It’s that time of year when the weather outside is growing colder, the evenings seem to kick off way too early in the day, and the decorations around town remind all of us all of the fast-approaching holiday season.
But for many of us obstetricians, this can often translate into anxiety over how often we’ll be pulled away from long-scheduled holiday activities to rush to the hospital for an emergency.
I spent more holiday seasons than I care to remember darting out of restaurants, missing family events, and nervously checking my pager. At the same time, I was keenly aware of “the weekend effect,” in which infant and maternal mortality rates spike during weekends and holidays. Some have attributed this to the lack of highly trained, more senior-level full-time staff wanting to cover “undesirable shifts,” that may go to newer, less experienced physicians. Others have pointed to clinician burnout as a result of compounding stress throughout the week and holidays.
And while having a “holiday baby” can be a time of great joy for many families, holidays can be an especially hard time for patients facing less than ideal pregnancy-related situations. Miscarriages, postpartum concerns, and unexpected complications during the birthing process take no breaks in lieu of the holidays. With the heavy emphasis on family and being “home for the holidays” throughout this time of year, the impact on patients can be especially hard-hitting when things go wrong.
Seven years ago, I became an OB hospitalist. I embraced many of the benefits of a regular schedule, including the opportunity for greater predictability and control over my schedule. An average workday now finds me providing coverage, team leadership, and clinical support, either until the patient’s assigned obstetrician arrives at the hospital, or as their primary caregiver when the patient is unassigned. When the community obstetrician arrives, I either turn over patient care to the designated provider, or continue to co-assist as part of the care team. This model allows the hospital to provide the highest standard of care regardless of when the patient arrives, with seamless coverage from the perspective of the patient.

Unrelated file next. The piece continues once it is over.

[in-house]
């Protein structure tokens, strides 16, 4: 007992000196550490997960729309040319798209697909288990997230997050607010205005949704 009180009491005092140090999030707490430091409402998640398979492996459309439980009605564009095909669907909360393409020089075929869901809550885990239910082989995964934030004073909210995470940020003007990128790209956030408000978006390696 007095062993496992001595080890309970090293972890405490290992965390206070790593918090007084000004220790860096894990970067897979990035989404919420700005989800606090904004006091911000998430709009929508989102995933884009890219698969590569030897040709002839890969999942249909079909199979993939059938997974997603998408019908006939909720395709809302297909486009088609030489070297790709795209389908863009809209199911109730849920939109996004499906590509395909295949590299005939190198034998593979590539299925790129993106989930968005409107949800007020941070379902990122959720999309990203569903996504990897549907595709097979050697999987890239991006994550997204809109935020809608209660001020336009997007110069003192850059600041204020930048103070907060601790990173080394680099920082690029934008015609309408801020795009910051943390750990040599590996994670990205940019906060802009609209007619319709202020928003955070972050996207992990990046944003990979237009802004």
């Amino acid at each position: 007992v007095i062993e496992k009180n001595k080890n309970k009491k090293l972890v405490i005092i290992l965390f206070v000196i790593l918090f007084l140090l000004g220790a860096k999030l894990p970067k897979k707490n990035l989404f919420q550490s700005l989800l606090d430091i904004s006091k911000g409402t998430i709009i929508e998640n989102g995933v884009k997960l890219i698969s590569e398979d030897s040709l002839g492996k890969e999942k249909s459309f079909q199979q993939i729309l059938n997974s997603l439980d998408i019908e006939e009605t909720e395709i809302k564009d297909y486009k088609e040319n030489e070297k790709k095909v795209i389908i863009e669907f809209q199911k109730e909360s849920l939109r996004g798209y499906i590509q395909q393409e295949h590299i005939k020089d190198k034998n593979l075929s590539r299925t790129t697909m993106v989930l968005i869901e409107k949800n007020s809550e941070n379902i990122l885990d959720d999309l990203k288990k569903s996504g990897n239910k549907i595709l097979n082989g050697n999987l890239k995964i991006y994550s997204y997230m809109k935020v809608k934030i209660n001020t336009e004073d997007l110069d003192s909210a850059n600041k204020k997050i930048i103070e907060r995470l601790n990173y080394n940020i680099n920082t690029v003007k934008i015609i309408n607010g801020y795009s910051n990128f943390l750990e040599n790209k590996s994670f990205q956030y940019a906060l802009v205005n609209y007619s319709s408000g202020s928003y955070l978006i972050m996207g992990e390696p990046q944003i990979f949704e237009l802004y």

I will never forget one winter shift a few years ago when I was put in charge of assisting a pregnant woman whose holiday cheer was cut short when she was suddenly rushed to the hospital. She was suffering from an embolism characterized by sudden cardiorespiratory collapse and acute hemorrhage and was bleeding out. Her distraught husband seemed to be in shock, pleading with our team to save her life. This was a far cry from the joy of childbirth most new parents yearn for.
Our team immediately jumped in. We worked for hours to deliver the baby, stop the bleeding, and stabilize her. While it was among the more stressful medical situations I’ve had to work on, my greatest holiday gift that year was knowing that I could help that family return home with a new, healthy addition in tow. What could have been a tragedy under different circumstances was averted because of the care our team provided that night.
It is during these short winter days and cold nights that I often find myself reflecting on how no day in the hospital from the patient perspective is an average day. It is within my ability to positively affect their experience, no matter how wonderful or tragic that situation may be. Ironically, I often welcome the opportunity to cover other physicians who want to spend some much-deserved time with their own families during the holidays because of this. No one wants to be in a hospital on a holiday, but being there for our patients as a source of comfort, safety, and care during this critical time is the greatest gift that we, as physicians, can give.
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